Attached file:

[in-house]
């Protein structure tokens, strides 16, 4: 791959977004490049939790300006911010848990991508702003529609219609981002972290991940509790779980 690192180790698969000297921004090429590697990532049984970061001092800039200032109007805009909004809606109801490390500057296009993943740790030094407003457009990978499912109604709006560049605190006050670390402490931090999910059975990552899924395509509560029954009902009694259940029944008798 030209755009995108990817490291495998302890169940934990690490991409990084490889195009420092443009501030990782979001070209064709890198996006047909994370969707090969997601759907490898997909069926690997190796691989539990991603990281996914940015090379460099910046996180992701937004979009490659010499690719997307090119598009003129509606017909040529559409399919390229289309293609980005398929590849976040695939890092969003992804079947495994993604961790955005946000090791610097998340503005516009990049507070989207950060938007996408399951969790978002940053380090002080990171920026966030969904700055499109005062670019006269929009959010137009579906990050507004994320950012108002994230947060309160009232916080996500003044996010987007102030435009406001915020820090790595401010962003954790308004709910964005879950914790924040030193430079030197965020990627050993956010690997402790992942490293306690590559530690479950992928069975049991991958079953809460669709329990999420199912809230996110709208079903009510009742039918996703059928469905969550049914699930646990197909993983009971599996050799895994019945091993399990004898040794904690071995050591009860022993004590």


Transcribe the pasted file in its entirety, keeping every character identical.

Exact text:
[in-house]
């Protein structure tokens, strides 16, 4: 791959977004490049939790300006911010848990991508702003529609219609981002972290991940509790779980 690192180790698969000297921004090429590697990532049984970061001092800039200032109007805009909004809606109801490390500057296009993943740790030094407003457009990978499912109604709006560049605190006050670390402490931090999910059975990552899924395509509560029954009902009694259940029944008798 030209755009995108990817490291495998302890169940934990690490991409990084490889195009420092443009501030990782979001070209064709890198996006047909994370969707090969997601759907490898997909069926690997190796691989539990991603990281996914940015090379460099910046996180992701937004979009490659010499690719997307090119598009003129509606017909040529559409399919390229289309293609980005398929590849976040695939890092969003992804079947495994993604961790955005946000090791610097998340503005516009990049507070989207950060938007996408399951969790978002940053380090002080990171920026966030969904700055499109005062670019006269929009959010137009579906990050507004994320950012108002994230947060309160009232916080996500003044996010987007102030435009406001915020820090790595401010962003954790308004709910964005879950914790924040030193430079030197965020990627050993956010690997402790992942490293306690590559530690479950992928069975049991991958079953809460669709329990999420199912809230996110709208079903009510009742039918996703059928469905969550049914699930646990197909993983009971599996050799895994019945091993399990004898040794904690071995050591009860022993004590």